by Javier Encalada and Javier Encalada
AT a time when the Trump's administration is convincing the US to build a wall, this film creates a bridge of understanding among cultures.
Pixar has delivered the most beautiful homage to Mexican culture and Dia de los Muertos (Day of the Dead) we have seen to come out of the US.
To say this film is delightful is an understatement.
And the main delight is the fact that Mexican culture is, in this film, respected, embraced and celebrated.
Despite his family's generations-old ban on music, young Miguel dreams of becoming an accomplished musician like his idol Ernesto de la Cruz.
Desperate to prove his talent, Miguel finds himself in the stunning and colourful Land of the Dead, accompanied by his dog, aptly named Dante.
Along the way, he meets charming trickster Hector, and they set off on a journey to unlock the story behind Miguel's family history.
Coco features animated caricatures or cameo appearances of legendary Mexican celebrities, which pay homage to many deceased Mexican celebrities including artist Frida Kahlo.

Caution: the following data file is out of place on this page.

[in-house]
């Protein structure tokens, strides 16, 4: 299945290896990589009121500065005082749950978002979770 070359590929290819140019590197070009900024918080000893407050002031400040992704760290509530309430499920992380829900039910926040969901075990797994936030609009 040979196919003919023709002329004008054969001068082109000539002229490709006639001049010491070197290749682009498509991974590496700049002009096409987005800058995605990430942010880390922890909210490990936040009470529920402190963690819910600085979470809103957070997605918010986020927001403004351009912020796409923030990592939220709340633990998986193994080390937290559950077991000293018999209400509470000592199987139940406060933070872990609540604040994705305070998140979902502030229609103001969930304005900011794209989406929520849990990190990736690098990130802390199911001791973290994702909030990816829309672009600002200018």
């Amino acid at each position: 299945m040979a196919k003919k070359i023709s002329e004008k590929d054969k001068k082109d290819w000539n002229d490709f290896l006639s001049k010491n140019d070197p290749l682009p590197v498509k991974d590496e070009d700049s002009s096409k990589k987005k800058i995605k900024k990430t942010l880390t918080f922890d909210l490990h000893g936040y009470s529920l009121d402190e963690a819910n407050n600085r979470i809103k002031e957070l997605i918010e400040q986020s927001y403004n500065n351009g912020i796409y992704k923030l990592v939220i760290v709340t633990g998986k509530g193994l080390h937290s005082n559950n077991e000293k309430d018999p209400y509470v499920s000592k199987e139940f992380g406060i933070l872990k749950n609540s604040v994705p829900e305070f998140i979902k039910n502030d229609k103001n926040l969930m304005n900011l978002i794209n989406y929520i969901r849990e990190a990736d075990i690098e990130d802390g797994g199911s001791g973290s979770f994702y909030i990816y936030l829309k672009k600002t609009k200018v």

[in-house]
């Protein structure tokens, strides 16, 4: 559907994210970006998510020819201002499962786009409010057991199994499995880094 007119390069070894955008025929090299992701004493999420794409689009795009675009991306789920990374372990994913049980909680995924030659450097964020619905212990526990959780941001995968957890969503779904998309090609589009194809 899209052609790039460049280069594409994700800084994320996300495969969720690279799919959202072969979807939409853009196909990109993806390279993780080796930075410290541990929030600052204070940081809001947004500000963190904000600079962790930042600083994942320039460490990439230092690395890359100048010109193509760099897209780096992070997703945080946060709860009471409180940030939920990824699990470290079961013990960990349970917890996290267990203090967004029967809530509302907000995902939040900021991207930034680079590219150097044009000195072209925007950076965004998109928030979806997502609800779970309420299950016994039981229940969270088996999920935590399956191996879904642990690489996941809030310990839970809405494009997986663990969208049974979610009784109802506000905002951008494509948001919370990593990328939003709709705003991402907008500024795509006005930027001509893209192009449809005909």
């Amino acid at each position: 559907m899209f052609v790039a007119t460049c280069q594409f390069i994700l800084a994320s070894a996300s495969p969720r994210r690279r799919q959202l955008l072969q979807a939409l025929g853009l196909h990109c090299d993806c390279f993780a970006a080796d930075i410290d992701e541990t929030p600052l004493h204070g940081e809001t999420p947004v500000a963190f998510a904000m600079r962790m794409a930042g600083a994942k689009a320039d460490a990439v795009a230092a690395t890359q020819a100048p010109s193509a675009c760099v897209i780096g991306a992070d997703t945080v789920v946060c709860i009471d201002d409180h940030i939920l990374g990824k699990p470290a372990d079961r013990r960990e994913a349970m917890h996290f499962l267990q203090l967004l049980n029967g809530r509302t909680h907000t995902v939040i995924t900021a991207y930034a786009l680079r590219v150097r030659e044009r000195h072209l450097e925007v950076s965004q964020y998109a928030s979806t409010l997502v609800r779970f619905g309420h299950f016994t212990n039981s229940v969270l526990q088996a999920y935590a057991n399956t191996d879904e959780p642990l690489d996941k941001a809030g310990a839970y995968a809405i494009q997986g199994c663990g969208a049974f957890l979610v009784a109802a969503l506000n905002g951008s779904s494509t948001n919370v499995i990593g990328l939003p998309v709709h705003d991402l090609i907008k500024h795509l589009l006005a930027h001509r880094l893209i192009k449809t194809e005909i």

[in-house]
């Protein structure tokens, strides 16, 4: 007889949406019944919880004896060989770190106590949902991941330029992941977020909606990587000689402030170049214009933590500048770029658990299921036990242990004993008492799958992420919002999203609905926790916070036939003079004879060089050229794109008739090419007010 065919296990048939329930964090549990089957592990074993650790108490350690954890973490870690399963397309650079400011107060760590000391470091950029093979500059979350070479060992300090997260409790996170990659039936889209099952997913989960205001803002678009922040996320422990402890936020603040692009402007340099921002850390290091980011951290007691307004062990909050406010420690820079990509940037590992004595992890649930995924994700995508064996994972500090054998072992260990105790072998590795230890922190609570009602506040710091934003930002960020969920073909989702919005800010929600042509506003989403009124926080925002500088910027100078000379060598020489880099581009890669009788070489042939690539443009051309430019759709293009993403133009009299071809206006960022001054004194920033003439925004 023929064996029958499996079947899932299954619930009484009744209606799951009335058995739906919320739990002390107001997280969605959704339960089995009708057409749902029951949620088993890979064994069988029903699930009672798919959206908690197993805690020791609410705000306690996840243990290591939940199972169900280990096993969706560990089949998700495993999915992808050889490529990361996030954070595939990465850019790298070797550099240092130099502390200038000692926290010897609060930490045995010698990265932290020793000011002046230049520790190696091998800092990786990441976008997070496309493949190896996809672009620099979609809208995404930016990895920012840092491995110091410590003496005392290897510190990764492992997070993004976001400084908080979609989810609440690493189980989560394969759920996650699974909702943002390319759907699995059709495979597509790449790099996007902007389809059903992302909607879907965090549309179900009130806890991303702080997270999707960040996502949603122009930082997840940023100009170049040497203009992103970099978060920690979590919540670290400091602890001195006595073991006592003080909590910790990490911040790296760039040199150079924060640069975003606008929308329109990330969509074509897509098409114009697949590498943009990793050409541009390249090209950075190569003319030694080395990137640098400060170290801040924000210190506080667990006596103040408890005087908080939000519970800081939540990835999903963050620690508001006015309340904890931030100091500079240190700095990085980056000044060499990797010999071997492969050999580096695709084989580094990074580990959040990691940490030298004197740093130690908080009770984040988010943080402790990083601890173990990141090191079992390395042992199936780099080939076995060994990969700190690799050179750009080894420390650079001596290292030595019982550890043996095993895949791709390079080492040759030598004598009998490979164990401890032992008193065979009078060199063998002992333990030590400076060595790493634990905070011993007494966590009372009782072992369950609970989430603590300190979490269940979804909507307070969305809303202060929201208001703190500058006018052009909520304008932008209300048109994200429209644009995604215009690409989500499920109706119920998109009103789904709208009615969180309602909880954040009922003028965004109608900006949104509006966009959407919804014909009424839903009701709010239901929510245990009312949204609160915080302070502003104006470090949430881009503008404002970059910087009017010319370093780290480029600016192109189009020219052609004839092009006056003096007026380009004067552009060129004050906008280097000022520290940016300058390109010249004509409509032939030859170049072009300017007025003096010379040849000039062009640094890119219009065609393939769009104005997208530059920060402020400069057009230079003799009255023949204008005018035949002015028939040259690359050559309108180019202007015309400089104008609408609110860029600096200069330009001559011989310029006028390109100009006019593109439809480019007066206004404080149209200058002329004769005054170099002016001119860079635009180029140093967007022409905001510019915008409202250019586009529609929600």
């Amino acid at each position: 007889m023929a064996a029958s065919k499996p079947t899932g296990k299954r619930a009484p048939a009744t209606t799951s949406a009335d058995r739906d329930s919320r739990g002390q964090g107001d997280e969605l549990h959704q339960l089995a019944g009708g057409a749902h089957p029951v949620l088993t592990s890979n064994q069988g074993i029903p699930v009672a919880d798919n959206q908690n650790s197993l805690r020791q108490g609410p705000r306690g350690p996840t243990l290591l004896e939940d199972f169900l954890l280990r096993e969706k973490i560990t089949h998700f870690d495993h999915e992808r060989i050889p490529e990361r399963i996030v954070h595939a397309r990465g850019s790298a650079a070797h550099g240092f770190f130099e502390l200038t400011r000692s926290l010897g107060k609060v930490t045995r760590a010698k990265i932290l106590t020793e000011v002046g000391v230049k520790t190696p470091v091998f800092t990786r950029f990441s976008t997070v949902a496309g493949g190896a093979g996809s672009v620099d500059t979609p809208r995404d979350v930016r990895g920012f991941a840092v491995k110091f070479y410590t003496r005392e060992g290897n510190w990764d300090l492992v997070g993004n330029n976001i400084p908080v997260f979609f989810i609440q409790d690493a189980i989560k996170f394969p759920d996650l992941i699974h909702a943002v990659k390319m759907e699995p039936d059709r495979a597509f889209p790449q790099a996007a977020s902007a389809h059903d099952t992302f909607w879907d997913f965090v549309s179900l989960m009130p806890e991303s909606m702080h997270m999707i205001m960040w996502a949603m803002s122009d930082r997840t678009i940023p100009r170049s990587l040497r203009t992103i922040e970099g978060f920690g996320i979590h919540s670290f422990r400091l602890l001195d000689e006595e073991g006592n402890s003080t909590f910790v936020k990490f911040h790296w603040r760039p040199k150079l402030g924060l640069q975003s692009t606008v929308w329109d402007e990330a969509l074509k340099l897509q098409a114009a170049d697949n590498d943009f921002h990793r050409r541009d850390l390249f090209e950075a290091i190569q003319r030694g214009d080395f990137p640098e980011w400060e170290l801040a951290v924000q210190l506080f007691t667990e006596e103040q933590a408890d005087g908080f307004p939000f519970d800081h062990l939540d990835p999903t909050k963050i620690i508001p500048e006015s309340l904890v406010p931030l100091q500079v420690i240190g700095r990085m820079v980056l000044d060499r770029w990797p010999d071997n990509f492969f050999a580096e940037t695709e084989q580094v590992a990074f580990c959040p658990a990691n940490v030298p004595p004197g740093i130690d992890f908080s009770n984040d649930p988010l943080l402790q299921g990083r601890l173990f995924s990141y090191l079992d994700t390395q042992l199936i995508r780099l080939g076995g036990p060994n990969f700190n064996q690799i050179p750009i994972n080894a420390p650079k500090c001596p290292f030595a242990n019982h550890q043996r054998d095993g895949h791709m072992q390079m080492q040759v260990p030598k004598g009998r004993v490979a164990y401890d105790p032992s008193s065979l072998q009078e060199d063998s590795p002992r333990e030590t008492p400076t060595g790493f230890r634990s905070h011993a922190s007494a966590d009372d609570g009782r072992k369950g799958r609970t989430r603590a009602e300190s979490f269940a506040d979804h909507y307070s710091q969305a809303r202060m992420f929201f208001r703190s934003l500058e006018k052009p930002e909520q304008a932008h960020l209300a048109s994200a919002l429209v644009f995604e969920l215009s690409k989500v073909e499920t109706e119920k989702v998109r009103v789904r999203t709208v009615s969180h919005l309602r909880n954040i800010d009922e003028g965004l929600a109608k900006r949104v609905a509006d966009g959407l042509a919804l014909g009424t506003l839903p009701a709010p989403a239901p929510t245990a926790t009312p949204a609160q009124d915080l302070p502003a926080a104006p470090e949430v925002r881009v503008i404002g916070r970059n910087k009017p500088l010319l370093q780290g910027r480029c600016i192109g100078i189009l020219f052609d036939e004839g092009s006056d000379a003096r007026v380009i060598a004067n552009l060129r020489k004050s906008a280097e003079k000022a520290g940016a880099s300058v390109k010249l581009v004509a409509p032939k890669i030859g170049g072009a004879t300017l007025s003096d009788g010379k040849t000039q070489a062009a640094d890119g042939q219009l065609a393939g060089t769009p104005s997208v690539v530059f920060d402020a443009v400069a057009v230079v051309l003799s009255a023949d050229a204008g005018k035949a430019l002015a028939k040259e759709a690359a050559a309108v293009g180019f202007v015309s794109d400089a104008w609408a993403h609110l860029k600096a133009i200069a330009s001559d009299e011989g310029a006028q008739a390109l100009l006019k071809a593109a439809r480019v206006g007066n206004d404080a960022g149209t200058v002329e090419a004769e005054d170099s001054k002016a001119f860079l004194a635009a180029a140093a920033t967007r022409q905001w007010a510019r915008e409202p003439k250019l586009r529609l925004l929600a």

Being Hispanic, I had no issues connecting with this story, but I was unsure about Australian audiences connecting to such a set of foreign cultural references, but my doubts dissipated when the audience approved of the film with thunderous clapping.
The story in this film is wonderful, the graphics are really well executed, Mexican mythology is translated well to beautiful modern imaginery and, above all, it entertains, educates and creates bonds with a country that is vast, proud and rich.
Go see this film. It has been touted as an Oscar contender.
Opens December 26 but cinemas are offering advanced screenings this weekend.
- Directors: Lee Unkrich, Adrian Molina
- Stars: Anthony Gonzalez, Gael García Bernal, Benjamin Bratt
- Rating: PG
- Length: 1 hr 49 minutes
- Reviewer: Javier Encalada
- Verdict: 5 / 5